Cesagen Public Lecture: "Our biological heritage and our human future - living and flourishing sustainably" with Sir John Sulston FRS
Public event 24.05.2012
Professor Sir John Sulston is Chair of the Institute for Science, Ethics and Innovation (iSEI) at the University of Manchester. He was awarded the Nobel Prize for Physiology or Medicine in 2002 jointly with Sydney Brenner and Bob Horvitz, for the work they had done in understanding the development of the nematode (worm) Caenorhabditis elegans. Sir John was also the Founder Director of the Wellcome Trust Sanger Centre from 1992 to 2000, where one third of the task to sequence the human genome was completed. He is a Fellow of the Royal Society, Chair of the Royal Society working group on 'People and the Planet' and an Honorary Fellow of Pembroke College, Cambridge.
Organised byRichard Tutton, Cesagen
VenueLancaster Town Hall
Nobel Prize winner Sir John Sulston visits Lancaster to provide Cesagen a public lecture drawing on his vast experience in the fields of ethics and biology.
Half a century ago the discovery of the key molecular principles of life opened a new era of biological discovery and understanding.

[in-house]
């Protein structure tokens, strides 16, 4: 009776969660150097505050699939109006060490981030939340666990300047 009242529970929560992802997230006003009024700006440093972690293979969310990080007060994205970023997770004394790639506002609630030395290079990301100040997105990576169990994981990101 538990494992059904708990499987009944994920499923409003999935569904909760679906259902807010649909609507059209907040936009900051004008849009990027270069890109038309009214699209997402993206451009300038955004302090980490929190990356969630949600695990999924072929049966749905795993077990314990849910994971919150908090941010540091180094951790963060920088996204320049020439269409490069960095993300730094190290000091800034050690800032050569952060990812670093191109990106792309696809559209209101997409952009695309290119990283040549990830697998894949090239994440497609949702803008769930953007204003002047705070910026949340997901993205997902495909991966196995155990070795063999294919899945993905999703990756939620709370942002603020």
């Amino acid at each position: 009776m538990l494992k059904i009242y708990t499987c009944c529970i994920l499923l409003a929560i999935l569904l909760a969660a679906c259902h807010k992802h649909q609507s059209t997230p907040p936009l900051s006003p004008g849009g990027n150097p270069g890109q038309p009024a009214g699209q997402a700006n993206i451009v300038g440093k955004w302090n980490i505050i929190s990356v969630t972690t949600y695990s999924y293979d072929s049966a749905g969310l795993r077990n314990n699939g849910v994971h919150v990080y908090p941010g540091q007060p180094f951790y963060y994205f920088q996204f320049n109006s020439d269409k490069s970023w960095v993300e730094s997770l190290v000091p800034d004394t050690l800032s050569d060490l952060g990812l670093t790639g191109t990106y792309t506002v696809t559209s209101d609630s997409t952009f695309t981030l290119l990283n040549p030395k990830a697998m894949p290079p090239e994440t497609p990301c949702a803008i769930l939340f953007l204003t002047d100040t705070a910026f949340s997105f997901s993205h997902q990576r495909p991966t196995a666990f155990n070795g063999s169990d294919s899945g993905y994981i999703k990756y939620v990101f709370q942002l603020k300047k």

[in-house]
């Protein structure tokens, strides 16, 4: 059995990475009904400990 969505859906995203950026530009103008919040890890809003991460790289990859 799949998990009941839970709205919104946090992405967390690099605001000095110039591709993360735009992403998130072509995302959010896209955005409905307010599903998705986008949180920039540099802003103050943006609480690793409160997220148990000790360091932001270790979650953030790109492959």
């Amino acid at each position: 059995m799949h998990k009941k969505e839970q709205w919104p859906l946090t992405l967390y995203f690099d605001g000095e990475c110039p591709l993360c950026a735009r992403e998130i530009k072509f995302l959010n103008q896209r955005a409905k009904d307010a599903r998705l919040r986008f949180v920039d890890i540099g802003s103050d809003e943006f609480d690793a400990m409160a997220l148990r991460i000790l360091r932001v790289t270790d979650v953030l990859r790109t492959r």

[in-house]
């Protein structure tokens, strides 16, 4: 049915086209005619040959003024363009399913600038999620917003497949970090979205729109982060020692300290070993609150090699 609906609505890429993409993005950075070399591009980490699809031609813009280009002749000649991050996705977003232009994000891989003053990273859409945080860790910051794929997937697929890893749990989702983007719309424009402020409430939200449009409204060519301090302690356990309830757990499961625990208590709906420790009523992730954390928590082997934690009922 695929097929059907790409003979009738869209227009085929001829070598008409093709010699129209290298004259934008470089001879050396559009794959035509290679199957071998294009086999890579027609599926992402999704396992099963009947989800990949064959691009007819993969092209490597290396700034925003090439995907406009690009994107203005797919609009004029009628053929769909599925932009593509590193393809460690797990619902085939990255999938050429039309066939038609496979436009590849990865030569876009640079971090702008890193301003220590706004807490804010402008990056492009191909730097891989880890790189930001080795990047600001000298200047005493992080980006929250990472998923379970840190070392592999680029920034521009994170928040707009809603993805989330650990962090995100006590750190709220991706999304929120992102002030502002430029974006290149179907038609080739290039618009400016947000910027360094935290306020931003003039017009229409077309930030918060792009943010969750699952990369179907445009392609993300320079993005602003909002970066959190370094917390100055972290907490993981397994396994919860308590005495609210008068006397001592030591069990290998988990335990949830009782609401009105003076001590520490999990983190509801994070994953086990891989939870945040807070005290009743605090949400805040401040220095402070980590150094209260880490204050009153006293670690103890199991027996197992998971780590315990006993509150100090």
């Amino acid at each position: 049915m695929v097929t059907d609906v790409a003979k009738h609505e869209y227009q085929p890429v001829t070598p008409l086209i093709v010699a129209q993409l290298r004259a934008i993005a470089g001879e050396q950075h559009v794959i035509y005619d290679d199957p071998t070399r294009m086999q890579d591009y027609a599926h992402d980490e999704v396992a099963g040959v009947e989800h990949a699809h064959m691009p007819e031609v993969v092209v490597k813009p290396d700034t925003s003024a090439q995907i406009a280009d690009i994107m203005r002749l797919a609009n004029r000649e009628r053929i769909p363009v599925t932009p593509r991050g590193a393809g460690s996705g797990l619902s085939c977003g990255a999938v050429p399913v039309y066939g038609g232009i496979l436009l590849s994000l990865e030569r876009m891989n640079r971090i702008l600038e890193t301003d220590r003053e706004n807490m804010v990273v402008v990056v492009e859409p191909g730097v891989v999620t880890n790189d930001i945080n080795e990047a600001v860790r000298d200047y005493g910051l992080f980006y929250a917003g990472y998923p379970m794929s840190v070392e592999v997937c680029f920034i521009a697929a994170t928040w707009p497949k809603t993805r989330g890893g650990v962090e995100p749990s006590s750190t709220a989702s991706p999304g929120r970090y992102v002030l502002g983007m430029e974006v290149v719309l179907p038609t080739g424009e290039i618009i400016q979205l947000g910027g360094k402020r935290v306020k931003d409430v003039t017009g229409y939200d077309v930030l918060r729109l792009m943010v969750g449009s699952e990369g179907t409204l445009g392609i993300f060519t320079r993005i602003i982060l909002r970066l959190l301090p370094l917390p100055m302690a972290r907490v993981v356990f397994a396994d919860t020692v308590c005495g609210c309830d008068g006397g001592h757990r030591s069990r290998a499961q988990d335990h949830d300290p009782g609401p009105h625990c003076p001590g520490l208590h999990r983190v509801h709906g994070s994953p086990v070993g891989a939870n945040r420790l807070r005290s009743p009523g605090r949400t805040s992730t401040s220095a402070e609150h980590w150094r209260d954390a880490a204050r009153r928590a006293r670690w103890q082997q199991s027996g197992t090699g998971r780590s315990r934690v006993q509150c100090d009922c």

Since then, biology has grown from a largely academic discipline into one of great social and industrial value. This shift has brought vast opportunities for research and investment, but has also brought the need to balance profitability with the demands of social justice - a commodity still in short supply in the world today.
Justice demands sharing of fundamental information, yet some would like to enclose it. Justice demands equality of treatment, yet discrimination on grounds of genetics or culture is frequent. Justice demands equitable healthcare, yet most research and development is resourced by investment aimed at maximising financial return, and is only now beginning to reach the disease burden of the majority of humankind. Justice demands equality of opportunity, yet is blocked by vast inequalities of wealth.
Meanwhile the impact of the growing human population, and the growing consumption of resources by the richer countries, is bringing us to the limits of what the earth can sustain. Here lies another demand for justice - justice between the generations. Our descendants ought to receive opportunities at least as great as those we ourselves enjoy, but if we continue in our current style they will not.
Choices made now - ethical, legal, social, and scientific - will determine the future of humanity. Shall we choose to flourish, or merely survive?
This article by The Guardian's environment editor, on the 26 April 2012, reports on a new Royal Society study, chaired by Professor Sir John Sulston: